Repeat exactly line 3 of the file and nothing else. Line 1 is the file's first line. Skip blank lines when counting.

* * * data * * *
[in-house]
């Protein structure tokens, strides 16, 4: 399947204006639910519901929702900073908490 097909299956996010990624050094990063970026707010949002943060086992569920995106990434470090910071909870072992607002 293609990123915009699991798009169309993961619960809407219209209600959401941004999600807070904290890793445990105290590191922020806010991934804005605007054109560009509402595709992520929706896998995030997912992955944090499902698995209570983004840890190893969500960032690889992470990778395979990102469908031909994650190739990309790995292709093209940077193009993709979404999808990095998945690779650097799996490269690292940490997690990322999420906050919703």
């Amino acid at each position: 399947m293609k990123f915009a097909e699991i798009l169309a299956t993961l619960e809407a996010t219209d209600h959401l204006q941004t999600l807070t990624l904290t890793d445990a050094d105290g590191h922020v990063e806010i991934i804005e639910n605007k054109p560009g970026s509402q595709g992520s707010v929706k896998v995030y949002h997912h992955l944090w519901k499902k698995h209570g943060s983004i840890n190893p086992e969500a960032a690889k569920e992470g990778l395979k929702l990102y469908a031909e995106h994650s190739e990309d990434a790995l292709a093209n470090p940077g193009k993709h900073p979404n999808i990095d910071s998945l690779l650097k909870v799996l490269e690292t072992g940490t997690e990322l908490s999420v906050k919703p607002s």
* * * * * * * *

């Amino acid at each position: 399947m293609k990123f915009a097909e699991i798009l169309a299956t993961l619960e809407a996010t219209d209600h959401l204006q941004t999600l807070t990624l904290t890793d445990a050094d105290g590191h922020v990063e806010i991934i804005e639910n605007k054109p560009g970026s509402q595709g992520s707010v929706k896998v995030y949002h997912h992955l944090w519901k499902k698995h209570g943060s983004i840890n190893p086992e969500a960032a690889k569920e992470g990778l395979k929702l990102y469908a031909e995106h994650s190739e990309d990434a790995l292709a093209n470090p940077g193009k993709h900073p979404n999808i990095d910071s998945l690779l650097k909870v799996l490269e690292t072992g940490t997690e990322l908490s999420v906050k919703p607002s």